Fear of nuclear should not prevent carbon cuts

Taking existing climate provisions to build back better and adding more support for nuclear power would be a real addition to overall decarbonisation efforts.

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No issue divides the green movement more than nuclear energy. Gas? “Transition fuel” for some, “fossil gas” for others. But no matter the term, everyone agrees that it is still a fossil fuel. And fossil fuels must disappear, as soon as possible.

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Nuclear power? For some it’s worse than fossil fuels, for others it’s the only real alternative. Its supporters and opponents can be unpredictable.

Sen. Joe Manchin, a Democrat from West Virginia with a long history of fighting climate action, wants to expand a tax credit under the Build Back Better legislation that keeps nuclear plants operating. It’s the kind of measure – and messenger – that can only get lukewarm support from green groups at best. Most are either against nuclear energy or have, in recent times, been largely silent. They shouldn’t be so reluctant.

If Manchin’s support for this credit means passing the Build Back Better climate package, others in favor of the broader measure should agree to the deal. Equally important, nuclear power itself deserves a second look as a low-carbon technology.

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The long-standing opposition of environmentalists to nuclear power is understandable. The history of nuclear power, after all, is intimately tied to the history of the environmental movement itself.

The modern environmental movement, both in the United States and elsewhere, came of age against the backdrop of the global threat of all-out nuclear war. When Rachel Carson needed a stark example to demonstrate the dangers of overusing DDT as an insecticide in the opening chapters of her bestselling book Silent Spring, published in 1962, she compared the effects of DDT to those of strontium- 90 and the fallout from nuclear testing.

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Take this anti-war base, add a good dose of anti-corporatism, a portion of anti-capitalism and a pinch or two of “small is beautiful”, and the attitude of most environmentalists towards nuclear energy becomes a fait accompli.

The opposing argument has long been seen as such: opposed to the broad environmentalist consensus. It was reserved for so-called “techno-optimists”, “eco-pragmatists”, “eco-modernists” and others who are keen to distinguish themselves from broad swathes of the movement. Rare is the environmentalist, like Stewart Brand, who has gone from fierce opposition to nuclear power to active support.

Brand not only supports nuclear energy, but also solar geoengineering research – attempts to alter the Earth’s reflectivity and cool it without directly cutting CO₂.

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The link between nuclear power and solar geoengineering here runs through the overriding fear of “moral hazard” on the part of many environmentalists: the fact that any kind of investment in nuclear power R&D, for example , would lead policymakers to look away from the decarbonization ball. In short, for many, if not most, environmentalists, much like solar geoengineering research, the fear of nuclear energy is actually anxiety about reducing carbon.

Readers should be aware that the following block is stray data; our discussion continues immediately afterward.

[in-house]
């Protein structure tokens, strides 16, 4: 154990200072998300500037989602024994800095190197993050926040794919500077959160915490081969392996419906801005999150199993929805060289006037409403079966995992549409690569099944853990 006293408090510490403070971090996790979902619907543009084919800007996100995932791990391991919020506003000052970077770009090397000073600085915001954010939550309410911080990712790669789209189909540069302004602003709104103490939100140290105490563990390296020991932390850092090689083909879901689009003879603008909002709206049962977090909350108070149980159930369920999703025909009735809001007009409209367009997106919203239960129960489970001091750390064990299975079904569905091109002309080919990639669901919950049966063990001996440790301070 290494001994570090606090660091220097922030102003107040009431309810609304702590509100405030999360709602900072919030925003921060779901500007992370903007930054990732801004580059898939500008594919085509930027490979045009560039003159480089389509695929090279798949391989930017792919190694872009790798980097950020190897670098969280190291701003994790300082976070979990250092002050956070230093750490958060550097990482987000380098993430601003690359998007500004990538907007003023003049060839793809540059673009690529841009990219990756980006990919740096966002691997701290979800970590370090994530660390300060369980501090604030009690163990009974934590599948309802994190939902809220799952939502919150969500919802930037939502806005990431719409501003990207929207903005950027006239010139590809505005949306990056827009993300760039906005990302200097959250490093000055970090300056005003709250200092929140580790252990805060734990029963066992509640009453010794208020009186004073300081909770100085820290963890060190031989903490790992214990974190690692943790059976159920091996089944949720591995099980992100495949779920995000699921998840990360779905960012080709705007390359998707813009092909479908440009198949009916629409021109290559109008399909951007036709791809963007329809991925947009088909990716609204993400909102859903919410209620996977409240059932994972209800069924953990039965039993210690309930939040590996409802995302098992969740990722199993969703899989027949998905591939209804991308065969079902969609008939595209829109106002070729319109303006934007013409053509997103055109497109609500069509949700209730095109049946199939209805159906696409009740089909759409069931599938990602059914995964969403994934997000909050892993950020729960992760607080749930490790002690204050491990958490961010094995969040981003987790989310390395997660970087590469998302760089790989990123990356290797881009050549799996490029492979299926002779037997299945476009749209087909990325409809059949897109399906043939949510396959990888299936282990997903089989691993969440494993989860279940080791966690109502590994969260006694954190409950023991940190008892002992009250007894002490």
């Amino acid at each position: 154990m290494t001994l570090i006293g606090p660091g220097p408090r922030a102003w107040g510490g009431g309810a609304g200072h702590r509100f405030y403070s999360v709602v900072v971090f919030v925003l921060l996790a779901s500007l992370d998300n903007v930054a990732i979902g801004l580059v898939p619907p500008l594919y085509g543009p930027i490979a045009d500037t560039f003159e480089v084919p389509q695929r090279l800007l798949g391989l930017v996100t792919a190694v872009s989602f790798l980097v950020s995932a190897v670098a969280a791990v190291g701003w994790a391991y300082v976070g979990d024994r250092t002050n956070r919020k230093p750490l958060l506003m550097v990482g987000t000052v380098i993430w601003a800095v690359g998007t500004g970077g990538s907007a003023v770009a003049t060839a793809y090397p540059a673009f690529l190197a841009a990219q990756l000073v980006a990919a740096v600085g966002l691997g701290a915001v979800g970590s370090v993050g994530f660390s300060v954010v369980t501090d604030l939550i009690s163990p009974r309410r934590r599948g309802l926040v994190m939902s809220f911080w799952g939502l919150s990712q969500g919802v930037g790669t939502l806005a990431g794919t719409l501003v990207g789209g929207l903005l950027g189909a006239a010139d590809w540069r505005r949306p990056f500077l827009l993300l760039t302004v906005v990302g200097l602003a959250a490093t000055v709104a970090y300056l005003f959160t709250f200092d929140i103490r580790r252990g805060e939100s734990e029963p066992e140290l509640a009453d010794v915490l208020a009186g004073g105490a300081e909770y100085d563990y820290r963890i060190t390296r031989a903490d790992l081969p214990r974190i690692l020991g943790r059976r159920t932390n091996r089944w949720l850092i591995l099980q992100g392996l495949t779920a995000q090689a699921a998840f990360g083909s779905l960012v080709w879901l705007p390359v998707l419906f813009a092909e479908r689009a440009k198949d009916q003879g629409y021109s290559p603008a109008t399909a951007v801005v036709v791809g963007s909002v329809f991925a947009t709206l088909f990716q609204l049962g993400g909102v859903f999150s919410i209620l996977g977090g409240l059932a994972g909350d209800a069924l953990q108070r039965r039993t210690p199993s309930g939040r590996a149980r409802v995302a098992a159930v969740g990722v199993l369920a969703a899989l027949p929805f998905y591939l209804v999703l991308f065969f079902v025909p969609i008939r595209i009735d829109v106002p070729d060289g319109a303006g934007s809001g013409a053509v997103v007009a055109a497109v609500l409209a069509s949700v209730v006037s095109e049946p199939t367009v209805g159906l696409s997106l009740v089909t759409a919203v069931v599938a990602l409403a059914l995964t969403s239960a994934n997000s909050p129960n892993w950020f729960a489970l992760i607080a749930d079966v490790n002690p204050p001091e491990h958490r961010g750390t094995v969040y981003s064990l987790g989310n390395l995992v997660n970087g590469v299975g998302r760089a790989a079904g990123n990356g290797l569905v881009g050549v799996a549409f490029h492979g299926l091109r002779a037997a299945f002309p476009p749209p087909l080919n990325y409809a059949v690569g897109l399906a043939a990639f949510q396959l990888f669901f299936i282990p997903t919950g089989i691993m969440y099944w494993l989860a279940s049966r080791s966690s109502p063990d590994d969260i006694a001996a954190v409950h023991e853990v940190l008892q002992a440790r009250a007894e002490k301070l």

There are, of course, legitimate concerns about nuclear proliferation and reactor safety. The nine Chernobyl-type reactors still operating today in Russia are long overdue, despite modifications made after the Chernobyl disaster in 1986. Equally important, Western regulators would never have allowed them to be built. In fact, Japanese safety regulations and provisions helped ensure that the 2011 Fukushima accident resulted in no loss of life and “no adverse health effects to Fukushima residents” from exposure. to radiation.

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While the accident reignited fears among German Greens and led to the country’s nuclear phase-out this year, eight years before its coal phase-out, the response in France, the United States and elsewhere has been quite different. No matter where, however, the real fear of most opponents of nuclear power seems to be that supporting it is a distraction from rapid solar and wind deployment.

Some of this fear is justified, when limited funds are at stake: supporting nuclear energy in exchange for less support for solar and wind. This does not appear to be the case with Senator Manchin’s endorsement of nuclear tax credits under Build Back Better. It supports these tax credits in addition to the existing (reduced) climate measures currently on the table.

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Taking the existing climate provisions from Build Back Better and adding more support for nuclear power would be a real addition to overall decarbonization efforts. It is time for environmental groups to support it and, in doing so, overthrow the dreaded “moral hazard” argument.

Imagine a large environmental group long opposed to technology coming out publicly and saying bluntly, “We still don’t like nuclear, and neither should you. But it’s so late in the climate game that we now have to even consider this technology. »

Gernot Wagner writes the Risky Climate column for Bloomberg Green. He teaches at New York University. His book “Geoengineering: the Gamble” comes out this fall.

Bloomberg.com

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